125 dead in Kenya’s bitter election violence

Special to The Times

Police opened fire on rampaging opposition supporters who were burning houses and cars, looting businesses and attacking people Monday as the death toll in Kenya’s post-election violence climbed to at least 125.

In Kibera, a sprawling slum of Nairobi, youths armed with machetes, wooden posts and iron bars tore down shacks and looted whatever was left to take. Similar scenes played out across the country in the third day of riots to protest what the opposition contends is election-rigging.

Police reported 125 people killed, dozens of them in the western town of Kisumu, one of the hardest-hit areas. Witnesses said many were shot by police.

“The police were just firing live bullets. There were two lorries [trucks] going around picking up bodies. I saw 10 bodies and there were more in other areas,” said a 37-year-old Kisumu resident who gave only his surname, Obok. “The fighting is still going on. The situation is very bad.”


“This town is no longer a town,” said another witness, Michael Makangu, 32. Protesters “burned all the buildings they could get.” Amid chaos and allegations of irregularities in the ballot count after Thursday’s election, President Mwai Kibaki was declared the winner over opposition candidate Raila Odinga and was hastily sworn in for another five-year term Sunday.

The Bush administration “urged all parties to call on their supporters to remain calm and respect the rule of law,” Scott Stanzel, a deputy White House press secretary, said Monday in Crawford, Texas, where President Bush was spending the New Year’s holiday.

A statement by the U.S. Embassy expressed concern about the “serious problems” in the count, but deplored the violence. European observers said the election lacked credibility.

The bitter dispute over the vote could undermine Kenya’s democracy, which had been considered one of the most vibrant on the continent.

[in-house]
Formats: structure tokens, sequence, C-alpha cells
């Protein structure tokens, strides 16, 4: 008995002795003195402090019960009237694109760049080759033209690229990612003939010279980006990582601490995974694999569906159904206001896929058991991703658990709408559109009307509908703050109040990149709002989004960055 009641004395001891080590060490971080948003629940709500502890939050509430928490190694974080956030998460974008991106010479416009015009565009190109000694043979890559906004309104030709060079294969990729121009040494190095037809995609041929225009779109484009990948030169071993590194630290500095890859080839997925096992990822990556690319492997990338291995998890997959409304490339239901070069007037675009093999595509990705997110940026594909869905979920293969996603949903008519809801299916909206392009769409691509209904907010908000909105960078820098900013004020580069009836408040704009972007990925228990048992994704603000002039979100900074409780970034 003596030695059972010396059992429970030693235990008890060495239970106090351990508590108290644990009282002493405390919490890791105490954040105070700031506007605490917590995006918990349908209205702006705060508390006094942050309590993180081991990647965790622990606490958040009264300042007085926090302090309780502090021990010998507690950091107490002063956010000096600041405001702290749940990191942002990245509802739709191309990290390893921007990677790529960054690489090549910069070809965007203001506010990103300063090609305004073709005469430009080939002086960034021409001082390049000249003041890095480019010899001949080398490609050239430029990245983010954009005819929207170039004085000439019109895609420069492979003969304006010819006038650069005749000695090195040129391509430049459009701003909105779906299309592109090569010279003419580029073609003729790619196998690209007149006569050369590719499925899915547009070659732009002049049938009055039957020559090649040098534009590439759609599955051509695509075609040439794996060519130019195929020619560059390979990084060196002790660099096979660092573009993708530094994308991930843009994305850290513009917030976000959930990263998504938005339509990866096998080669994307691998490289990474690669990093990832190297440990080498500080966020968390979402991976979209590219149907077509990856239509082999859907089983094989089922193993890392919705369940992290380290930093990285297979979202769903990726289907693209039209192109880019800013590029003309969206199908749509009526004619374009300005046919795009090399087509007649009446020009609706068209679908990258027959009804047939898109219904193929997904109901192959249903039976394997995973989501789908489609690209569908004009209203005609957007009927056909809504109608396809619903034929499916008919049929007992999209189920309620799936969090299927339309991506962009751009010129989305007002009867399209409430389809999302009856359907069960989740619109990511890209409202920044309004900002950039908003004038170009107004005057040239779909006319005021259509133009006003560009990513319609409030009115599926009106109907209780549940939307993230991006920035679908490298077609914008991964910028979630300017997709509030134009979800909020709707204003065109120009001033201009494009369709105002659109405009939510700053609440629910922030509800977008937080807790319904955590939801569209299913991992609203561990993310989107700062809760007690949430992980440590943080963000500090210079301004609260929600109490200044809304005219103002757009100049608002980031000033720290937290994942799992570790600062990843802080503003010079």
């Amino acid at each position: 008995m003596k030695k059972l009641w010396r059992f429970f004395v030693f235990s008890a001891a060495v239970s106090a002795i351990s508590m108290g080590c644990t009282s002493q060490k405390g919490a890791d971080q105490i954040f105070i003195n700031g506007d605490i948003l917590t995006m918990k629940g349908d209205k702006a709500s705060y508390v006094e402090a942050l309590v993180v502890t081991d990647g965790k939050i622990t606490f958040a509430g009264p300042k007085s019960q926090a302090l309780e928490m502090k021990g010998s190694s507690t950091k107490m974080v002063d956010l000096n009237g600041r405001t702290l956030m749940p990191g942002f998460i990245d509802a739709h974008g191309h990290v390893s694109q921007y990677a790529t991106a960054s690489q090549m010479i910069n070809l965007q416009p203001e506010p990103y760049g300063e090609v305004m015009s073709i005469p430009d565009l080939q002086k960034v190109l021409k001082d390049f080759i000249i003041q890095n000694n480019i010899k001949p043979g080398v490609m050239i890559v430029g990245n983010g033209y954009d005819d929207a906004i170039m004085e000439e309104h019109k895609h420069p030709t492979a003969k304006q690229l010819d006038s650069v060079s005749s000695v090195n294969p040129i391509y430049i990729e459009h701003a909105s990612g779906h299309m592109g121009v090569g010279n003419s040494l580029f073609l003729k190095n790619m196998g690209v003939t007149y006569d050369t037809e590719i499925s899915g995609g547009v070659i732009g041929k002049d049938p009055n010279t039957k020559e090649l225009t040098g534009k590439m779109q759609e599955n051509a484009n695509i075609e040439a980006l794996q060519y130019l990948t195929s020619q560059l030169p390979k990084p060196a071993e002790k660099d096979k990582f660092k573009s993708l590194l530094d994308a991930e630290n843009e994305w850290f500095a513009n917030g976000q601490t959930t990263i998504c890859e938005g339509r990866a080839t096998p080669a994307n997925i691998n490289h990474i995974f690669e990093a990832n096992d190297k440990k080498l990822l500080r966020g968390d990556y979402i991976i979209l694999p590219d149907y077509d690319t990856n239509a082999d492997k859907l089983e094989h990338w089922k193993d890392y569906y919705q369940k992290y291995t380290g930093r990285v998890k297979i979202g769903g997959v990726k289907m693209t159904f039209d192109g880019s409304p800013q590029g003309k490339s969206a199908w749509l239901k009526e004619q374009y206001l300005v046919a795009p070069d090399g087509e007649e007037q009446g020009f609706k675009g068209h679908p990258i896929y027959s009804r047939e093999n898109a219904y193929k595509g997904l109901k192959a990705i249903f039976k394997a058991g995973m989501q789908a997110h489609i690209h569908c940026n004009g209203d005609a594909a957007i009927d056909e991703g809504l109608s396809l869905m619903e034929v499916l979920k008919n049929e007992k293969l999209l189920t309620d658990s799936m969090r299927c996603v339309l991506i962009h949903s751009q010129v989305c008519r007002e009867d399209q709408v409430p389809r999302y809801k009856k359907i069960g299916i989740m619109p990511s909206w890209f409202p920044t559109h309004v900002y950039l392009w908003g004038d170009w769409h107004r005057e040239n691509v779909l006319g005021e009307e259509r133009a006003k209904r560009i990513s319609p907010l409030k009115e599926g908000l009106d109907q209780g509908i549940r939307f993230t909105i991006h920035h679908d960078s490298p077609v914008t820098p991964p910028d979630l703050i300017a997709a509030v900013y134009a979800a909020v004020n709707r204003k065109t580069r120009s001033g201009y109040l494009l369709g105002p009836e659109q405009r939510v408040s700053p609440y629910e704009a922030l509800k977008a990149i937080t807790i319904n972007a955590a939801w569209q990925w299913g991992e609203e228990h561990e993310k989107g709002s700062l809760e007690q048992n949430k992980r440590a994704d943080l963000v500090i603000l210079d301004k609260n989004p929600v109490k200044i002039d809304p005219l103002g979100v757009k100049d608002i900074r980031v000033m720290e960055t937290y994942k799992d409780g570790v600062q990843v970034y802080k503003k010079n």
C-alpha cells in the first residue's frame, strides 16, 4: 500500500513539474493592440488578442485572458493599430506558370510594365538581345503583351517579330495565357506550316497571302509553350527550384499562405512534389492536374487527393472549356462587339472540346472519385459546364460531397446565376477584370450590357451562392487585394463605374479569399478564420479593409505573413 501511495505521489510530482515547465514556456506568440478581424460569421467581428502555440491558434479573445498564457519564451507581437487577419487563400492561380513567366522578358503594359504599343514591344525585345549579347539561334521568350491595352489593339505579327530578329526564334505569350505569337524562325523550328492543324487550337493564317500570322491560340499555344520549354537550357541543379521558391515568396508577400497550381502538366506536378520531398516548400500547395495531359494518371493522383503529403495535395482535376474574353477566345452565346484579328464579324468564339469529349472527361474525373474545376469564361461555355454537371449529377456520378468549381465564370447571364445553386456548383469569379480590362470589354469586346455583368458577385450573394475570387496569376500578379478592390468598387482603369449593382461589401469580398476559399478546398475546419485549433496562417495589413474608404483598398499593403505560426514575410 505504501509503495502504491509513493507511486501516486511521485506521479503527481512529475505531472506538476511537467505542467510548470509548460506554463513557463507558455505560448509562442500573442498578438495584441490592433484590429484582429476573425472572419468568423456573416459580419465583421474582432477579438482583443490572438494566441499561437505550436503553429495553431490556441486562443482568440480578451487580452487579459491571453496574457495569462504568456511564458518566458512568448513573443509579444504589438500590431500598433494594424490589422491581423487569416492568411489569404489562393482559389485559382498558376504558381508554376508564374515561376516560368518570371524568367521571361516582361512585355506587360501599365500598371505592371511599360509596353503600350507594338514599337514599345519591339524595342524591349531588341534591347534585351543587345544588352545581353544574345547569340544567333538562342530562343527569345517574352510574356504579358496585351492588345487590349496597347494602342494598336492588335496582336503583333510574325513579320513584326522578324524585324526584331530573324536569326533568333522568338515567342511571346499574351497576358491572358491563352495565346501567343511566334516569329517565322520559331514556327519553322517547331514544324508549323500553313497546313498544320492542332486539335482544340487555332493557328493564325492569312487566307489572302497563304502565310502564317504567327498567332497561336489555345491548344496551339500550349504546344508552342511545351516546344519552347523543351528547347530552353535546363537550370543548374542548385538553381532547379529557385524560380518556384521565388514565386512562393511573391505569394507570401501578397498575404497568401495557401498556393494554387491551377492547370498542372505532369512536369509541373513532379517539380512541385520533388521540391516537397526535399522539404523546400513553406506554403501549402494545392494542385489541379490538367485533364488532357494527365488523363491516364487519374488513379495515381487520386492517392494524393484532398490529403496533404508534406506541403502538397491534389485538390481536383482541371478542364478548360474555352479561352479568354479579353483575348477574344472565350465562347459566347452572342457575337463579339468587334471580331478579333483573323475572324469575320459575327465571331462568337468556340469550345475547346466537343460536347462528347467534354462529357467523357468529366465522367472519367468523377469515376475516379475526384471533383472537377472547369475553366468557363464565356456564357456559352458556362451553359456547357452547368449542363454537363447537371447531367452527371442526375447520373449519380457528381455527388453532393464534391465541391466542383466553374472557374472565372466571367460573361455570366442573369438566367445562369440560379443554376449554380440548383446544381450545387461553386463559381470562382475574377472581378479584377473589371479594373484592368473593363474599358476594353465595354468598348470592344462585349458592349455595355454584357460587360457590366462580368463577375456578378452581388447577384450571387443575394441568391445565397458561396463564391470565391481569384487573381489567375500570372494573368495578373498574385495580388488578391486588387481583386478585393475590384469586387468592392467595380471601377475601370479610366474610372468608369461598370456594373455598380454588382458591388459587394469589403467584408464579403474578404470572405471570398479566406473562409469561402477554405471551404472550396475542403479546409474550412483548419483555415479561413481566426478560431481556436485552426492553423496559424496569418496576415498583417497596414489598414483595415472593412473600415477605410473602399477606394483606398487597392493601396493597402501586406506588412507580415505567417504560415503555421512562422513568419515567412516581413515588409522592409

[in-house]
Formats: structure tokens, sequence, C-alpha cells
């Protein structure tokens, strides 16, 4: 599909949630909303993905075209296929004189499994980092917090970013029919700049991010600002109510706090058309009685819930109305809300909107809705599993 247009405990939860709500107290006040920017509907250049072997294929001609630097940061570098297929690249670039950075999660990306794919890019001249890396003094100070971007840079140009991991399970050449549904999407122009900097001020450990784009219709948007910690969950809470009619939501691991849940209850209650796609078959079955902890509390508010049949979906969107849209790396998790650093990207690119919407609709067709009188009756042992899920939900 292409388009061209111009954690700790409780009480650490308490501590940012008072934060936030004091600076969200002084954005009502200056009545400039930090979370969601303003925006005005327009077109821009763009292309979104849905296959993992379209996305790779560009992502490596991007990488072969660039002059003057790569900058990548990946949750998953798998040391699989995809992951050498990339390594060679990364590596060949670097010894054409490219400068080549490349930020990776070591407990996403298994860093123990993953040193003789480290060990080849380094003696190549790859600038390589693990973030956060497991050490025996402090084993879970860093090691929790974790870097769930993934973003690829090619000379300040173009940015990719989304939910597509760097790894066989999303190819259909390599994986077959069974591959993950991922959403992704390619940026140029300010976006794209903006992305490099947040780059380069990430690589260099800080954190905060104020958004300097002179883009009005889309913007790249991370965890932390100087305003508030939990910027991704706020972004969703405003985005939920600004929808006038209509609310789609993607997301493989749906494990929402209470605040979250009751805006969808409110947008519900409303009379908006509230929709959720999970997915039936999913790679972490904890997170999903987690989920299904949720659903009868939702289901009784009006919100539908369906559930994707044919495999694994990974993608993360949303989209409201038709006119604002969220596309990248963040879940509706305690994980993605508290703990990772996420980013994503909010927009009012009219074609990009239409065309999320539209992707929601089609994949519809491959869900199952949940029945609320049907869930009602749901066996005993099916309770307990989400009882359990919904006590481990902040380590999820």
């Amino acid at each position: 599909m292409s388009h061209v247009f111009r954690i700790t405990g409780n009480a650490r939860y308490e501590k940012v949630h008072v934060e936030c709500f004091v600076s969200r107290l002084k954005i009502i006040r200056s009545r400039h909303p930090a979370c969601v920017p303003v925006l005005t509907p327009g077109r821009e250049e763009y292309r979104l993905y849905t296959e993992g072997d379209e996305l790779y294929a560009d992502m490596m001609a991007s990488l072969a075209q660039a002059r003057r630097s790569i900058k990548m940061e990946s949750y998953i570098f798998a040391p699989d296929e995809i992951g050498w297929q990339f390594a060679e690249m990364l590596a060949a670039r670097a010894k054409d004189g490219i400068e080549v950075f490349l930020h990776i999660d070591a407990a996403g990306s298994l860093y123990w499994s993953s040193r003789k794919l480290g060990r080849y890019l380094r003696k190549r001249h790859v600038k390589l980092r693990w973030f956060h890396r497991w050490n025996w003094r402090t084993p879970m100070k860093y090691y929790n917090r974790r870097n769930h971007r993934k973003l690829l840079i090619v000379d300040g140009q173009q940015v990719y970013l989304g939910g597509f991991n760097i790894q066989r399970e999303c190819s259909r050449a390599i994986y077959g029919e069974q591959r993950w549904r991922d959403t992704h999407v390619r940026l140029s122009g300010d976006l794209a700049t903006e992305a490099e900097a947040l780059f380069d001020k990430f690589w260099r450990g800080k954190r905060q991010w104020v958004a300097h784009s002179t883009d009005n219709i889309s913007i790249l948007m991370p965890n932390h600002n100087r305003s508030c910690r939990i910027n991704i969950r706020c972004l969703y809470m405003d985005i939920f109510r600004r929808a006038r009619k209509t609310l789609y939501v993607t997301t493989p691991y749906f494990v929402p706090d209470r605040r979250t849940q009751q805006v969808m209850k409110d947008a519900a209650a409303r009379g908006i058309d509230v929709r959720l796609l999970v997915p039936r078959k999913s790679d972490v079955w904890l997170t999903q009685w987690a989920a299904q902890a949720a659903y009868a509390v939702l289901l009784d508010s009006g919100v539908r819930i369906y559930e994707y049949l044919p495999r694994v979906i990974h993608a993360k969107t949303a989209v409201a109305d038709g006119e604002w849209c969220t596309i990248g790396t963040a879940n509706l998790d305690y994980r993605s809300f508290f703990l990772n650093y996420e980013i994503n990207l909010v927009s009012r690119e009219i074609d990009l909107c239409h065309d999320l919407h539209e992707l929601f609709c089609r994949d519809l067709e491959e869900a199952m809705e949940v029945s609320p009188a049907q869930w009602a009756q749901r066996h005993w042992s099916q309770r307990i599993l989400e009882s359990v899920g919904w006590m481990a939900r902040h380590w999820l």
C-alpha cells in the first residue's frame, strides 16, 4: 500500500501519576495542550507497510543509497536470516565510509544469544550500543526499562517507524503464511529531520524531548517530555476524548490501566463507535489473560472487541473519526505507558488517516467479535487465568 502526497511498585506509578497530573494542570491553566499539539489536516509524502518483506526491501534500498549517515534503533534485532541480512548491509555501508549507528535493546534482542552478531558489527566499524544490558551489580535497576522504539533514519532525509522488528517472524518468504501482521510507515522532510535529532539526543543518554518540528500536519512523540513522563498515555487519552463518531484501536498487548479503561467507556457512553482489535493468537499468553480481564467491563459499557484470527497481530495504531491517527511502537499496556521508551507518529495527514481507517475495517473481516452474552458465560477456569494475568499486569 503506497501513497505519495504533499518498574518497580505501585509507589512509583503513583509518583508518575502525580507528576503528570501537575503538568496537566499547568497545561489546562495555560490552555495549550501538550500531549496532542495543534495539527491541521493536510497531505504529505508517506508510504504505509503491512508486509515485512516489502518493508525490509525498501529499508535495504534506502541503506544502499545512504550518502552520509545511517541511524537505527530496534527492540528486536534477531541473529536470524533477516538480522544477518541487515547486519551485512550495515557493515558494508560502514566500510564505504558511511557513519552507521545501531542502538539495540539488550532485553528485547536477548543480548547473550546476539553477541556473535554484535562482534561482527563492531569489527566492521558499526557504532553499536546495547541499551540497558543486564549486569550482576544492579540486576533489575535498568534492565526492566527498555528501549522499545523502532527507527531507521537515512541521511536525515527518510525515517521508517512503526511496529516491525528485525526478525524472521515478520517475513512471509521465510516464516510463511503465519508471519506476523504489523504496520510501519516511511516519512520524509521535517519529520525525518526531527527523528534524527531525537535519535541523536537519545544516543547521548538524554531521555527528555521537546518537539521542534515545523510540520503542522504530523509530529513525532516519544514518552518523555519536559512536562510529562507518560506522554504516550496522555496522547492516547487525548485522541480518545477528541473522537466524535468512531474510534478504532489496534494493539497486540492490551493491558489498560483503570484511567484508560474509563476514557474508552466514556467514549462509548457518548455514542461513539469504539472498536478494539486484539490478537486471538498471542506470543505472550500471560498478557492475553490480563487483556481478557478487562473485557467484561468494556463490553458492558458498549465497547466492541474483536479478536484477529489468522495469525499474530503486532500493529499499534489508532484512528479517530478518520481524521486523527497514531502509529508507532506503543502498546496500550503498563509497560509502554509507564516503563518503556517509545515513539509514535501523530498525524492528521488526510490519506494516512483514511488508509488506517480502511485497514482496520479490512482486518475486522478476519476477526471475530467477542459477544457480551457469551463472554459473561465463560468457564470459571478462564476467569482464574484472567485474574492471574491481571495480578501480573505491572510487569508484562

The opposition’s only recourse is court, but Odinga has scorned the judiciary as Kibaki appointees who will not deliver justice.

If unchecked, the violence and looting also could damage Kenya’s booming economy.

Kenyan voting patterns run along tribal lines, and Thursday’s election was no exception. The Luos and other tribes resent what they see as dominance by Kibaki’s Kikuyu tribe, which is the country’s largest. Election disputes often spill into tribal violence, in this case, opposition Luos beating Kikuyus.

Kisumu journalist James Ochieng, 24, of the Daily Nation newspaper, said he had confirmed at least 40 dead there.

“There have been running battles all day between police and protesters. The mobs are overwhelming the police,” said Ochieng, who, like other residents of the western town, was interviewed by telephone. “The police keep retreating and they run out of ammunition.

“The Kikuyus are being evicted, they’re being beaten. Their property is being robbed. The situation is very volatile.”

Twenty of those beaten in mob violence were treated at a hospital but transferred to a safer location when youths stoned the building, Ochieng said.

Kibaki, 76, who has been in politics since Kenya gained independence from Britain in 1963, called for calm, but threatened tough action against protesters.


“My government will . . . deal decisively with those who breach the peace by intensifying security across the country,” he said. The Associated Press quoted several police officers as saying the force had been given orders to shoot to kill.

In Nairobi, the capital, hundreds of police officers were deployed to prevent the opposition from converging on a city park, blocking Odinga’s plans to hold a ceremony swearing him in as the “people’s president.”

Odinga said he was the elected president. He demanded that Kibaki step down and called for a mass protest Thursday in Nairobi. “For the last 48 hours, the people of Kenya have seen their nascent democracy shackled, strangled and finally killed,” he said.

Businesses in the capital were closed and roadblocks prevented access to downtown. Normally crowded streets were deserted and hotels were nearly empty. Live television broadcasts were banned for a second day.

Markets also were closed. Many Kenyans, most of whom lack refrigerators and must shop daily, were trapped at home without food. Some sought shelter at hotels.

In Kibera, angry youths shouted that the violence against Kikuyus would not end until Odinga was president.

“We are targeting Kikuyus because they are the ones who stole our votes,” shouted one youth. “Raila won, let him take power. Otherwise it will go on like this and they will shoot us, kill us, we don’t care.”

But other Luos were alarmed by how far the violence has gone.


“It’s not a problem of the small people. The problem is caused by the president who did the rigging,” Obok said.

Another Kisumu resident, Edmund Ouko, had to take refuge in a hotel for three days after nearly being attacked by fellow Luos because he was wearing the bright orange clothing of the opposition party. He said traveling the streets remained risky.

“The problem is the vehicle,” he said. “The moment they see it, they want to attack you.”

Dixon is a Times staff writer and Soi a special correspondent. Times staff writer James Gerstenzang in Crawford, Texas, contributed to this report.